Thursday, September 3, is National Baby Back Ribs Day!
Summer is a little more than halfway over, but there’s still plenty of grilling time left until Labor Day (and beyond). So there’s still time to finally figure out the difference between baby back and spare ribs too.
Pork ribs go by many names, depending on the region, but two of the most common in American BBQ are baby back ribs and spare ribs.
Baby-back ribs got their name because they’re shorter than spare ribs – Not because they come from baby animals.
- No one is really sure where the term barbecue originated. The conventional wisdom is that the Spanish, upon landing in the Caribbean, used the word barbacoa to refer to the natives’ method of slow-cooking meat over a wooden platform.
- Others think the French were responsible, offering the explanation that when the Caribbean pirates arrived on our Southern shores, they cooked animals on a spit-like device that ran from “whiskers to tail” or “de barbe a` queue.”
- Barbecue varies by region, with the four main styles named after their place of origin: Memphis, Tenn.; North Carolina; Kansas City; and Texas.
- In order to be called “baby back ribs” the rack needs to be smaller than a pound and a half.
- Pigs have 14 rib bones! They are divided into four popular cuts: spare ribs, St. Louis, rib tips, and baby backs.
- No one knows who invented the barbecue.
- The Oxford English Dictionary cites the first recorded use of the word in the English language in 1697 by the British buccaneer William Dampier.
- While the standard modern English spelling of the word is barbecue, local variations like barbeque and truncations such as bar-b-q or bbq may also be found.
- Ellsworth B. A. Zwoyer of Pennsylvania patented a design for charcoal briquettes in 1897. After World War I, the Zwoyer Fuel Company built charcoal briquette manufacturing plants in the United States with plants in Buffalo, NY and Fall River, MA.
- In the southeastern United States, the word barbecue is used predominantly as a noun referring to roast pork, while in the southwestern states; cuts of beef are often cooked.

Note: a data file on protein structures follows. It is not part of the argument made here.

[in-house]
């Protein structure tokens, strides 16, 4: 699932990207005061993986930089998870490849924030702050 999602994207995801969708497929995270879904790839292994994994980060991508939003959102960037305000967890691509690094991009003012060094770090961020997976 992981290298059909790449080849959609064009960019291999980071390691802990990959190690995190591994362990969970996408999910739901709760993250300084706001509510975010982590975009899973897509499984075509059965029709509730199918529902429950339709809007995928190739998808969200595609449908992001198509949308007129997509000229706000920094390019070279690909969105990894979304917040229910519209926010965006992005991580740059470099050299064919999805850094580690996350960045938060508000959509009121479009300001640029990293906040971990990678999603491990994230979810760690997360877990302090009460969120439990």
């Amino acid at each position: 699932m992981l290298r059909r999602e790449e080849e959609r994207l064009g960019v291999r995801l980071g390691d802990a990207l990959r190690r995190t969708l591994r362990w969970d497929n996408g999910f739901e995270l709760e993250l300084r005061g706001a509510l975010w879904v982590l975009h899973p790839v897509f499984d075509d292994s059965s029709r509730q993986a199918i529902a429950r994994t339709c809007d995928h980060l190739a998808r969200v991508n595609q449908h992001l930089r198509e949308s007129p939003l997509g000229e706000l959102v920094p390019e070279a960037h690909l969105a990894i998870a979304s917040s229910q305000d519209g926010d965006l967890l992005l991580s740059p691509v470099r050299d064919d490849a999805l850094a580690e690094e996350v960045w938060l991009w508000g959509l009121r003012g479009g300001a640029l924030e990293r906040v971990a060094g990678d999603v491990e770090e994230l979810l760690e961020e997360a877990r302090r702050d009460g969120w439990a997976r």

- Barbecues have been a White House tradition since Thomas Jefferson. Lyndon B. Johnson, the 36th president of the United States, hosted the first barbecue at the White House that featured Texas-style barbecued ribs. Jimmy Carter hosted a “pig-pickin’” for 500 people.
- The most popular holidays for barbecuing are, in order, July 4th (71 percent), Memorial Day (57 percent), and Labor Day (55 percent).
- The most popular foods for cooking on the grill are, in order: burgers (85 percent), steak (80 percent), hot dogs (79 percent) and chicken (73 percent).
- The most popular barbecue utensils are long-handled tongs (77 percent), followed by forks (64 percent), long-handled spatulas (59 percent), and then grill cleaning brushes (63 percent).
- Competition barbecuing is one of the hottest hobbies in the country with hundreds of cook-offs held throughout all 50 states. The biggest and most famous are Memphis in May and The American Royal in Kansas City. Both cities stake their claim to being the barbecue capital of the US.
- 60% of grillers say they barbecue year-round.
- In 2009, researchers found mammoth ribs (photo unavailable, due to extinction) in a 4-ft. cooking pit that appeared to date back to 29,000 B.C. The area was also covered with conch shells, which made archaeologists wonder whether the barbecue had been a “surf-and-turf” meal.
There’s an actual science to measuring barbecue heat with your hand – Next time you float your hand over your grill, do it with purpose. Hold your palm five inches above the grill and count the number of seconds before you feel the urge to yank it away. (See Chart)